That can only happen if both school board and police department are run by Democrats who can agree on such a distortion of process and hold that distortion over time.

Their process has led to catastrophe. And like the dog that sniffs your finger when you point to something in the distance, the regular Democrat citizen blames guns and does not see the political distortion that their own Party with tremendous specificity caused this particular catastrophe. Again, the guns didn't change. You did.

Democrats in the school board and within the police department caused this catastrophe. Not guns.

There is much more to this story, here. The point is, Democrats working in concert through school board and police distorted the legal system such that records were altered to record untruths, and troubled kids were not given the proper legal application. They were not removed from the system, their own police records were protected from marring their future. Their legal system was perverted. And now they are using their own failure to advance their enduring political objective made clear over a series of lies about sensible incremental restrictions with the ultimate aim of repealing America's Second Amendment. The Democrat Party wants the American population subjected to its government. It's the only way they can govern by ruling. Without it we are ungovernable in the sense they comprehend governance.

The article is long and thorough and the comments even longer and broader and even more thorough. Commenter James F writes, "The incompetent sheriff's handling of this situation is starting to make more sense after seeing who his buddies are.


This is why conversation doesn't work and why national discussion of panels of emotional surface citizens is pointless. The discussion must be about the immediate event, through proxies of children and late night comedians, and entertainment and sports celebrities while the real political battle is beneath all that and behind these proxies who cannot recognize what they are really fighting for.

I woke up, turned on the t.v., first thing, a fourteen-year-old on a panel of children is stating flatly with tremendous certainty, "There is no place for automatic weapons in modern society."

I thought that same thing at age fourteen. Except I thought absolutely no guns belonged in modern society. And then I learned how the Democrat Party does things. I grasped the Democrat Party cynicism, too deep and too dark to accept. So my answer to this fresh-face political scientist is, "There is no place in modern society for a political party that works together through various departments and ends up distorting law to protect the record of young criminals that leads to catastrophes that advances to their political goals. Sorry, sharp bright young person, you're conflating advanced unAmerican political manipulation with modernism. There can be no ratcheting compromises in the direction of Democrat long term political objectives such as we see acted out repeatedly, through you. Your brilliant surface-level political position reflecting like the electrum cap to your Party's white granite clad pyramid is rejected. "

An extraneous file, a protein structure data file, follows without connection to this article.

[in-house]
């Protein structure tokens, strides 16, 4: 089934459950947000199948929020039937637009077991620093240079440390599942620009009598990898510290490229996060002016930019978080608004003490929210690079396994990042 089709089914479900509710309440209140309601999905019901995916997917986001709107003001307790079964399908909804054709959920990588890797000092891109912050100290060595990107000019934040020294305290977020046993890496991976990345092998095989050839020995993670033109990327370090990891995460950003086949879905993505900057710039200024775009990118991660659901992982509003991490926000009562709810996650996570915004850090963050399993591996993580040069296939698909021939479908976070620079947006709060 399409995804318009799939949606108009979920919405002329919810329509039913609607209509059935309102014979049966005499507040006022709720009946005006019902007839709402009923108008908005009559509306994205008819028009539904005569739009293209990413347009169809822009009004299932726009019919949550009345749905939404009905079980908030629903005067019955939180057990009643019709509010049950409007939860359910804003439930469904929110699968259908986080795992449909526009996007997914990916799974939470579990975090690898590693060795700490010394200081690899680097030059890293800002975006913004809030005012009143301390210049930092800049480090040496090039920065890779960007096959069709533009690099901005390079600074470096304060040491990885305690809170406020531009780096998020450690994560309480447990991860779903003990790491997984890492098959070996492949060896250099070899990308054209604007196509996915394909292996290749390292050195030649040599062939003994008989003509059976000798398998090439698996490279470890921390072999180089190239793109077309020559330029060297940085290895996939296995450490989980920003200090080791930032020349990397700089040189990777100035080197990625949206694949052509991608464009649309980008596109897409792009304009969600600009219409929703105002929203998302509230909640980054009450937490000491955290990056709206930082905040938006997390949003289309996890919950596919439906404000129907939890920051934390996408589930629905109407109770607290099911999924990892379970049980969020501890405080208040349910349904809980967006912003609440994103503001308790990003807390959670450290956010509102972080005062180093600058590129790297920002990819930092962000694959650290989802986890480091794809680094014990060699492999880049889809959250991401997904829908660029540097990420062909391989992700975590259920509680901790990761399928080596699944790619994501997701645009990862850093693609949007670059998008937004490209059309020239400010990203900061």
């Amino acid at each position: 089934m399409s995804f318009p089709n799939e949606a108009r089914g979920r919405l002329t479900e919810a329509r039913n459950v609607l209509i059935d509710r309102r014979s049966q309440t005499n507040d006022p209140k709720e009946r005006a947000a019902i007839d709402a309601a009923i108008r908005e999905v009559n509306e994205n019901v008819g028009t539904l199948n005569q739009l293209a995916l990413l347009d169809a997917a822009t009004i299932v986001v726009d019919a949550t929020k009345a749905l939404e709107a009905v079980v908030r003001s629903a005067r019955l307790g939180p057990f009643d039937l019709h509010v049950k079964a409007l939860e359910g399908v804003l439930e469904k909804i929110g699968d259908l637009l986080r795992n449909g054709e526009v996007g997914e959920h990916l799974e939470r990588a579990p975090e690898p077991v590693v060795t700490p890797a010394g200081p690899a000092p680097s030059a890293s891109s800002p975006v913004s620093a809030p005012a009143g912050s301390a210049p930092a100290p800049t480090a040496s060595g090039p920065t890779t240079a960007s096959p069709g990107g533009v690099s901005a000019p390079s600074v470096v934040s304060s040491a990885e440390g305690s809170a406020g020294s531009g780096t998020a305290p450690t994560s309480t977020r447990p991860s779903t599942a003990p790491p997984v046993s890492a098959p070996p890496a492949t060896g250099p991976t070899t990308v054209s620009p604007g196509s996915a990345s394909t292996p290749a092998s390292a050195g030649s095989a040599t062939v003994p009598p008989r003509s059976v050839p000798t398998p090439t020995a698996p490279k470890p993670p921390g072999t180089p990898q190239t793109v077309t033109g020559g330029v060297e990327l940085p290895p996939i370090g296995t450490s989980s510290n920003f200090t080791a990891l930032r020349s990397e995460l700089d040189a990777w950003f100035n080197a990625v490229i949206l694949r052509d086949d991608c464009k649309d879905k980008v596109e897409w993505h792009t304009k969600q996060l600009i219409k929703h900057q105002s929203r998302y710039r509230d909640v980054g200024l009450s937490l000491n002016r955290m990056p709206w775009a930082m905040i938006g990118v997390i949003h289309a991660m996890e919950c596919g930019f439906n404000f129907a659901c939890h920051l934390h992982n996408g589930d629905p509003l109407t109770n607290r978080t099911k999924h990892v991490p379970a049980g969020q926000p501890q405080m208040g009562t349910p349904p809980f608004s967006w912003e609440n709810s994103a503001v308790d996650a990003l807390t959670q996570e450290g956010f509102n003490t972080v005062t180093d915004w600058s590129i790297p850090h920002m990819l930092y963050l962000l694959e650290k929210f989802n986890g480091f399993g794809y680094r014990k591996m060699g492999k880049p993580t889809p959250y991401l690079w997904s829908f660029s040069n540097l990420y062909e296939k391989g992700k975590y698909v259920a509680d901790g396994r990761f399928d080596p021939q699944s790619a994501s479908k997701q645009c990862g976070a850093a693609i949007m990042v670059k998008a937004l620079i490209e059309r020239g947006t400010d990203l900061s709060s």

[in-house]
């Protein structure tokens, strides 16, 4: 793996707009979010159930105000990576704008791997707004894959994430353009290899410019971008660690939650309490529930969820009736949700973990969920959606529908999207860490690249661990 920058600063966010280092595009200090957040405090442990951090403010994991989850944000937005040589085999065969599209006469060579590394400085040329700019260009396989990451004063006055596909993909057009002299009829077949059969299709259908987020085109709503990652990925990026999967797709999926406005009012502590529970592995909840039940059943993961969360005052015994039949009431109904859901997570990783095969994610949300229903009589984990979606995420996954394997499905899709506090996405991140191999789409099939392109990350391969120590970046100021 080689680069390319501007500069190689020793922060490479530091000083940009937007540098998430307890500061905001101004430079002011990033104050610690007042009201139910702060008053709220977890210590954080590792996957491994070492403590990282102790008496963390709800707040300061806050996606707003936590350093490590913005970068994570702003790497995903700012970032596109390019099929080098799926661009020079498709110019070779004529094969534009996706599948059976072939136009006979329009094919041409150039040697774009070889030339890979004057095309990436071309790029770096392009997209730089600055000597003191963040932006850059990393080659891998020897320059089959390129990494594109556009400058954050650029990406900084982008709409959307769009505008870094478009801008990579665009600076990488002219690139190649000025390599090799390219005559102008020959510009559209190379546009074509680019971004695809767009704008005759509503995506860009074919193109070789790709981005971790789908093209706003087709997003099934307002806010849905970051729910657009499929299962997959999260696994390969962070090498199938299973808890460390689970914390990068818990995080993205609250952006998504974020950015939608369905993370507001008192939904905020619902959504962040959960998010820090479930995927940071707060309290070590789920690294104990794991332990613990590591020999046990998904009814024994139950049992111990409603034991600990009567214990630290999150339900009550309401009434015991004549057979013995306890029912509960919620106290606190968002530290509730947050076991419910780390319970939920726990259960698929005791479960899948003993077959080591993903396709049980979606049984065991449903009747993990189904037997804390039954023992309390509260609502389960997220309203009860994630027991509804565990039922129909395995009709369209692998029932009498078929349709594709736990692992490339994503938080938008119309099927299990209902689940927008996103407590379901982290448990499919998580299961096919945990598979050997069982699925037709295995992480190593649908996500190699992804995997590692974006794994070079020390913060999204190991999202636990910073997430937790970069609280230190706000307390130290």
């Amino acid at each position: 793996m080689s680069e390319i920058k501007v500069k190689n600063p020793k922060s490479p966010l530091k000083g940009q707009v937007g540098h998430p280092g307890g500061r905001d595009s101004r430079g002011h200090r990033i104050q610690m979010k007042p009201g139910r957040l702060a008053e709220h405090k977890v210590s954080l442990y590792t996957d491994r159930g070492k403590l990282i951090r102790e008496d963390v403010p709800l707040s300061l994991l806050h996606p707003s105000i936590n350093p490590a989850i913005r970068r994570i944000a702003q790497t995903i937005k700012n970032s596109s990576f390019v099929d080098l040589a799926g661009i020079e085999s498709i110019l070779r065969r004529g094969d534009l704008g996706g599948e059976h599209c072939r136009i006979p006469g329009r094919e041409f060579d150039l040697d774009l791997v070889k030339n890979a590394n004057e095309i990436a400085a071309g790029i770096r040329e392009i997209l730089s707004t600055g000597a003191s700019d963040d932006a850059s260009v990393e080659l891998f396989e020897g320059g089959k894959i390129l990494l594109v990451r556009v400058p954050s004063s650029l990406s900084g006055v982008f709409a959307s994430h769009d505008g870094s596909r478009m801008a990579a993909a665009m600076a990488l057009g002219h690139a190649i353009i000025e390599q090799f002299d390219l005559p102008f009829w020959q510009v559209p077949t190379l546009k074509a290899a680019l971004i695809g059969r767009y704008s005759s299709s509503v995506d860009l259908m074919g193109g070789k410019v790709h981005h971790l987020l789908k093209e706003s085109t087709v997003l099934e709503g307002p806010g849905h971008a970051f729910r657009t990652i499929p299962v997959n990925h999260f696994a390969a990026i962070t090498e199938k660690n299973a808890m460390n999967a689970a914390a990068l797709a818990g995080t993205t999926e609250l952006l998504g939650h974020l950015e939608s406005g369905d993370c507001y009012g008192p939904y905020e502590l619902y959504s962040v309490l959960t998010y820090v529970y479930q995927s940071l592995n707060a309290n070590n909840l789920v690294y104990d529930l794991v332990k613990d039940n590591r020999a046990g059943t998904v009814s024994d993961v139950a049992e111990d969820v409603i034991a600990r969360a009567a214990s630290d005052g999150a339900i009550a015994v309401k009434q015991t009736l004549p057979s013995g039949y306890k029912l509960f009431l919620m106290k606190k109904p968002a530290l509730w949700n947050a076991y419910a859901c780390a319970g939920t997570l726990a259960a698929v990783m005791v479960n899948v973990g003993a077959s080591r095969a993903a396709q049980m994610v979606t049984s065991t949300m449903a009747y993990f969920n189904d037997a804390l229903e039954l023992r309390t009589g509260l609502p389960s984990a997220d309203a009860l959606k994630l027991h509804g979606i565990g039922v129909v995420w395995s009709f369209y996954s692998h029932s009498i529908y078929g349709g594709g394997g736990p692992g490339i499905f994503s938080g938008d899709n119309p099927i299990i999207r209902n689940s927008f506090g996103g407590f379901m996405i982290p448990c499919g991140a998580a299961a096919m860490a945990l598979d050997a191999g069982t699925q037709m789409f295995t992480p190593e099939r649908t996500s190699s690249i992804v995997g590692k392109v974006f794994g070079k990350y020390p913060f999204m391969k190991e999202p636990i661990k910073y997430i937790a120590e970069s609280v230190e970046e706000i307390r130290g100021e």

Food desert

I'm bummed out and intrigued at the same time.

On Monday I told the women working downstairs I was heading off for a walk. I intended on going to Tony's so I asked them if there is anything I can bring back for them. This question never fails to flummox because they cannot shift to imaging anything they might want in the future so I offer suggestions, "Like some top ham to nibble on, with some fantastic cheese, perhaps." They both lit up, "Yeah!" So off I went. Got to Tony's. Closed. For good.

Now I feel bad because I had promised.

So I come back. Hop in my truck and go to Whole Foods. Nearby but just too far to walk that day, having already walked. It's a small one. Sort of a mini Whole Foods. No cars in the lot and that's just crazy. It too is closed. For good.

Damnit.

I live in a top end food desert. Now there are only ordinary places around me. I sure hope something similar sets up in those places.

Trader Joe's set up just a few blocks away. I went there. They have only ordinary ham. I managed to get a few interesting thing and had a great time with the people there. So, no complaints. But what happened to Whole Foods? Did the Amazon team do a cost analysis and determine the place isn't worth the trouble? Did they want something better? Did they need a bigger place? I went online and searched Whole Foods Denver and discovered a new shop set up in the area growing rapidly clustered behind the Union Station.

That whole thing started with an urban renewal push to restore Larimer Square. That was so successful it expanded outward to the adjoining blocks. My favorite places were destroyed for bigger newer buildings. High rise apartments and new businesses filled the old run-down locations that could not be restored. Coor's stadium went in and there went more of my favorite places. The area beyond across the Platte River was built up with similar upscale apartments and shops. Now all the ugly railroad tracks are cleaned up. The Union Station was restored with new line added to the airport. The salvage yards behind the station were all scraped over and built up, a new street added where junky lots existed with a few busy nightclubs. And there went more of my favorite places.

A viaduct was built over the desolation, over the railroad tracks and over the Platte, then a ramp in the center of the viaduct took you down into the depths of that particular hell with enough flat undeveloped area for parking to service two very popular clubs. I used to stand in a crowd on the outside patio at the outer edge of the city beyond the railroad tracks and look at the city from the outside and imagine it as a painting. The composition was perfect. Ground-level railroad tracks crossing from two cardinal directions and an elevated track on an aged rusted bridge, with the new city shining beyond it like Oz, with the railroad cars and the tracks it was a harshly uncompromising super realistic scene. It would make an admirable painting. If that were happening now then my wide angle lens could bring it all. Too late. They're gone now. There is another newer upscale scene taking its place.